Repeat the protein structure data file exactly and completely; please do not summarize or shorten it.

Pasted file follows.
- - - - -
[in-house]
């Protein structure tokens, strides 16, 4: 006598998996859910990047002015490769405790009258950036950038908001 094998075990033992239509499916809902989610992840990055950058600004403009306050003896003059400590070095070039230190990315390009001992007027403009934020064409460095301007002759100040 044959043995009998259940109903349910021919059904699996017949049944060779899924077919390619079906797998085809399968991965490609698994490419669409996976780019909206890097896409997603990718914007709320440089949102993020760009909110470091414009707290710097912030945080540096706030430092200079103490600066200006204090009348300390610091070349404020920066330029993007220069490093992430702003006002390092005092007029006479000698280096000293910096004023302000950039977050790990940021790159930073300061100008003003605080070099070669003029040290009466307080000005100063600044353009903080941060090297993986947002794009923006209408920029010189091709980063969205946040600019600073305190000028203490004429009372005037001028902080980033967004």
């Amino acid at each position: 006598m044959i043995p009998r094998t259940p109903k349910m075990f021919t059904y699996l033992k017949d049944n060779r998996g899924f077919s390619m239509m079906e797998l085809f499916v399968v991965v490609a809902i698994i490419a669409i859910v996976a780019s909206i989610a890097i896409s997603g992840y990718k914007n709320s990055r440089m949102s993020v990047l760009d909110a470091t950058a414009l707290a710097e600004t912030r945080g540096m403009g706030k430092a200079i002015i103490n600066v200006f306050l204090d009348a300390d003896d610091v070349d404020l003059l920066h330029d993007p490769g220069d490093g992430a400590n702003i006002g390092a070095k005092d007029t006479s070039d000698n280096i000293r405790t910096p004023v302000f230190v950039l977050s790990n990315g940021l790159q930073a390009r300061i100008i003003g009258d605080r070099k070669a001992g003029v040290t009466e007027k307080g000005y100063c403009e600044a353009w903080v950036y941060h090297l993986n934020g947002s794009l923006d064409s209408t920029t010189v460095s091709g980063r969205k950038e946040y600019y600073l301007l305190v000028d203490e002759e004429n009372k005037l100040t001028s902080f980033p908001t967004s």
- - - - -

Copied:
[in-house]
């Protein structure tokens, strides 16, 4: 006598998996859910990047002015490769405790009258950036950038908001 094998075990033992239509499916809902989610992840990055950058600004403009306050003896003059400590070095070039230190990315390009001992007027403009934020064409460095301007002759100040 044959043995009998259940109903349910021919059904699996017949049944060779899924077919390619079906797998085809399968991965490609698994490419669409996976780019909206890097896409997603990718914007709320440089949102993020760009909110470091414009707290710097912030945080540096706030430092200079103490600066200006204090009348300390610091070349404020920066330029993007220069490093992430702003006002390092005092007029006479000698280096000293910096004023302000950039977050790990940021790159930073300061100008003003605080070099070669003029040290009466307080000005100063600044353009903080941060090297993986947002794009923006209408920029010189091709980063969205946040600019600073305190000028203490004429009372005037001028902080980033967004």
């Amino acid at each position: 006598m044959i043995p009998r094998t259940p109903k349910m075990f021919t059904y699996l033992k017949d049944n060779r998996g899924f077919s390619m239509m079906e797998l085809f499916v399968v991965v490609a809902i698994i490419a669409i859910v996976a780019s909206i989610a890097i896409s997603g992840y990718k914007n709320s990055r440089m949102s993020v990047l760009d909110a470091t950058a414009l707290a710097e600004t912030r945080g540096m403009g706030k430092a200079i002015i103490n600066v200006f306050l204090d009348a300390d003896d610091v070349d404020l003059l920066h330029d993007p490769g220069d490093g992430a400590n702003i006002g390092a070095k005092d007029t006479s070039d000698n280096i000293r405790t910096p004023v302000f230190v950039l977050s790990n990315g940021l790159q930073a390009r300061i100008i003003g009258d605080r070099k070669a001992g003029v040290t009466e007027k307080g000005y100063c403009e600044a353009w903080v950036y941060h090297l993986n934020g947002s794009l923006d064409s209408t920029t010189v460095s091709g980063r969205k950038e946040y600019y600073l301007l305190v000028d203490e002759e004429n009372k005037l100040t001028s902080f980033p908001t967004s």